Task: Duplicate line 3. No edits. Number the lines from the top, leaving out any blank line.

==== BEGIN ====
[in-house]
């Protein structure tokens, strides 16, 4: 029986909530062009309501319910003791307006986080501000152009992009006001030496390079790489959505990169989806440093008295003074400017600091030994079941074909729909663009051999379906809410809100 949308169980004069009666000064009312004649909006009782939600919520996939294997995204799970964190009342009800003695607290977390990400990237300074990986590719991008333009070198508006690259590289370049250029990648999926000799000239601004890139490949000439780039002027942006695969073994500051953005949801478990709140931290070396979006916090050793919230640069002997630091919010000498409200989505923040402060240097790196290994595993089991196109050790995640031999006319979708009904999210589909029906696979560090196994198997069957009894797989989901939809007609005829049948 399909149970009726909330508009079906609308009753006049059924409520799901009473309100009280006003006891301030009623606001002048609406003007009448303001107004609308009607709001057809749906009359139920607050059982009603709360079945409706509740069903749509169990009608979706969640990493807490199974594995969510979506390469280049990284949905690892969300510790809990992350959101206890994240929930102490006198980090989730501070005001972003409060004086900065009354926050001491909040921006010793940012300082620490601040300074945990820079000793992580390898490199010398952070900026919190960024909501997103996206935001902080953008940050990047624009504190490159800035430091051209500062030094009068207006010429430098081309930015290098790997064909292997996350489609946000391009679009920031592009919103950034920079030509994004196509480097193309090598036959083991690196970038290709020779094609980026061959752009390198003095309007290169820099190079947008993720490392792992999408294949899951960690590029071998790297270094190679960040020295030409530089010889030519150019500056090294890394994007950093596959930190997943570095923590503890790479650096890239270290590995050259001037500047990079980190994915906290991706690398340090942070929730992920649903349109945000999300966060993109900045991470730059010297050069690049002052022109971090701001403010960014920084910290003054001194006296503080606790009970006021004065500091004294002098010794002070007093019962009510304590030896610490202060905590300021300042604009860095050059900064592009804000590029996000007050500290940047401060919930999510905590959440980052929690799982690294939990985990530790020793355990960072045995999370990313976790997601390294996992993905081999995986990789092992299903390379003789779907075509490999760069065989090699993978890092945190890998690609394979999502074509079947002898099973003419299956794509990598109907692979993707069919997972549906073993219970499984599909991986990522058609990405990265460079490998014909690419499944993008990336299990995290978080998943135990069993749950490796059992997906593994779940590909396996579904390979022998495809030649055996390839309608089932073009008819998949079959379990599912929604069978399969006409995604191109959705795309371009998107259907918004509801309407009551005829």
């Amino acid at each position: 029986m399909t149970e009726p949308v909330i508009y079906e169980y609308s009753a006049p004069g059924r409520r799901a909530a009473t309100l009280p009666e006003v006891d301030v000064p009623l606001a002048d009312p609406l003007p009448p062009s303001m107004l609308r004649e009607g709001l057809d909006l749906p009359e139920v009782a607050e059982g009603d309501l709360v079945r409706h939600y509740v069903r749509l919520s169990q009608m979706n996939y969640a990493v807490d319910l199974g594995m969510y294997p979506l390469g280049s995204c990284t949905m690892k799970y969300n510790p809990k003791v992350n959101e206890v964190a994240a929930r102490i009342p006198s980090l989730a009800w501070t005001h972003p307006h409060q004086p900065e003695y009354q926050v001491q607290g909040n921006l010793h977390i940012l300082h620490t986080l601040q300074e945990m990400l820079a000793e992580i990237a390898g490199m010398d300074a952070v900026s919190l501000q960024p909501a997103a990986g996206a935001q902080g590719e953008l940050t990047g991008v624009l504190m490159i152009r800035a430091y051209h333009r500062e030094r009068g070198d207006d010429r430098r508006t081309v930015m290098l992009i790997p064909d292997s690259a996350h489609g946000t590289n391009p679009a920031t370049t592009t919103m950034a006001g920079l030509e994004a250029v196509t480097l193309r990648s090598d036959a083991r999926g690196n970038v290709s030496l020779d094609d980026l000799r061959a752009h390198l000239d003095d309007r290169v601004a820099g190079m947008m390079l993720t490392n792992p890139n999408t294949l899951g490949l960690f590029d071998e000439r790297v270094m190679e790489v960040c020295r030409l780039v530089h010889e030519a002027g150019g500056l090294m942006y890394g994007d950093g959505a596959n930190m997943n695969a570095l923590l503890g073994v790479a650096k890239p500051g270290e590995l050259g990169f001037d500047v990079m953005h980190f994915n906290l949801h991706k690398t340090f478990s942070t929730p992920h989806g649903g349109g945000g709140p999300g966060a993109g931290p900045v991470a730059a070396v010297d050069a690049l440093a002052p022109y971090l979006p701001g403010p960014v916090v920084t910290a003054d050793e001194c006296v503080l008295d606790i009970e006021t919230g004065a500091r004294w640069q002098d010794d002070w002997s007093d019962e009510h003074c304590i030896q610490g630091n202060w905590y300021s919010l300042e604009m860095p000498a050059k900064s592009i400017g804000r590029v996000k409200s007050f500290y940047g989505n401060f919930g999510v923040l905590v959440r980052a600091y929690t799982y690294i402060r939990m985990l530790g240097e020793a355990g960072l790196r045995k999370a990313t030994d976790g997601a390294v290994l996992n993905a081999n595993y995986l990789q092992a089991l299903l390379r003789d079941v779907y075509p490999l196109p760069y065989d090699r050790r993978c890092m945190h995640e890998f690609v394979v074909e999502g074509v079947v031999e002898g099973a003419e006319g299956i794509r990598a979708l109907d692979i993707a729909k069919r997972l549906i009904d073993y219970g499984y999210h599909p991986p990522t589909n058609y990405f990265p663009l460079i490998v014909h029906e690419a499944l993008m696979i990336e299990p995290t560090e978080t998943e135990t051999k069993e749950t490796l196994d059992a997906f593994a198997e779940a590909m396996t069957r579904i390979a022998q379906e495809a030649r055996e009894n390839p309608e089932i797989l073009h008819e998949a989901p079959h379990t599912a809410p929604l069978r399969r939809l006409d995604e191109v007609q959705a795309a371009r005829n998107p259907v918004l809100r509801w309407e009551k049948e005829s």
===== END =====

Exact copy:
């Amino acid at each position: 029986m399909t149970e009726p949308v909330i508009y079906e169980y609308s009753a006049p004069g059924r409520r799901a909530a009473t309100l009280p009666e006003v006891d301030v000064p009623l606001a002048d009312p609406l003007p009448p062009s303001m107004l609308r004649e009607g709001l057809d909006l749906p009359e139920v009782a607050e059982g009603d309501l709360v079945r409706h939600y509740v069903r749509l919520s169990q009608m979706n996939y969640a990493v807490d319910l199974g594995m969510y294997p979506l390469g280049s995204c990284t949905m690892k799970y969300n510790p809990k003791v992350n959101e206890v964190a994240a929930r102490i009342p006198s980090l989730a009800w501070t005001h972003p307006h409060q004086p900065e003695y009354q926050v001491q607290g909040n921006l010793h977390i940012l300082h620490t986080l601040q300074e945990m990400l820079a000793e992580i990237a390898g490199m010398d300074a952070v900026s919190l501000q960024p909501a997103a990986g996206a935001q902080g590719e953008l940050t990047g991008v624009l504190m490159i152009r800035a430091y051209h333009r500062e030094r009068g070198d207006d010429r430098r508006t081309v930015m290098l992009i790997p064909d292997s690259a996350h489609g946000t590289n391009p679009a920031t370049t592009t919103m950034a006001g920079l030509e994004a250029v196509t480097l193309r990648s090598d036959a083991r999926g690196n970038v290709s030496l020779d094609d980026l000799r061959a752009h390198l000239d003095d309007r290169v601004a820099g190079m947008m390079l993720t490392n792992p890139n999408t294949l899951g490949l960690f590029d071998e000439r790297v270094m190679e790489v960040c020295r030409l780039v530089h010889e030519a002027g150019g500056l090294m942006y890394g994007d950093g959505a596959n930190m997943n695969a570095l923590l503890g073994v790479a650096k890239p500051g270290e590995l050259g990169f001037d500047v990079m953005h980190f994915n906290l949801h991706k690398t340090f478990s942070t929730p992920h989806g649903g349109g945000g709140p999300g966060a993109g931290p900045v991470a730059a070396v010297d050069a690049l440093a002052p022109y971090l979006p701001g403010p960014v916090v920084t910290a003054d050793e001194c006296v503080l008295d606790i009970e006021t919230g004065a500091r004294w640069q002098d010794d002070w002997s007093d019962e009510h003074c304590i030896q610490g630091n202060w905590y300021s919010l300042e604009m860095p000498a050059k900064s592009i400017g804000r590029v996000k409200s007050f500290y940047g989505n401060f919930g999510v923040l905590v959440r980052a600091y929690t799982y690294i402060r939990m985990l530790g240097e020793a355990g960072l790196r045995k999370a990313t030994d976790g997601a390294v290994l996992n993905a081999n595993y995986l990789q092992a089991l299903l390379r003789d079941v779907y075509p490999l196109p760069y065989d090699r050790r993978c890092m945190h995640e890998f690609v394979v074909e999502g074509v079947v031999e002898g099973a003419e006319g299956i794509r990598a979708l109907d692979i993707a729909k069919r997972l549906i009904d073993y219970g499984y999210h599909p991986p990522t589909n058609y990405f990265p663009l460079i490998v014909h029906e690419a499944l993008m696979i990336e299990p995290t560090e978080t998943e135990t051999k069993e749950t490796l196994d059992a997906f593994a198997e779940a590909m396996t069957r579904i390979a022998q379906e495809a030649r055996e009894n390839p309608e089932i797989l073009h008819e998949a989901p079959h379990t599912a809410p929604l069978r399969r939809l006409d995604e191109v007609q959705a795309a371009r005829n998107p259907v918004l809100r509801w309407e009551k049948e005829s």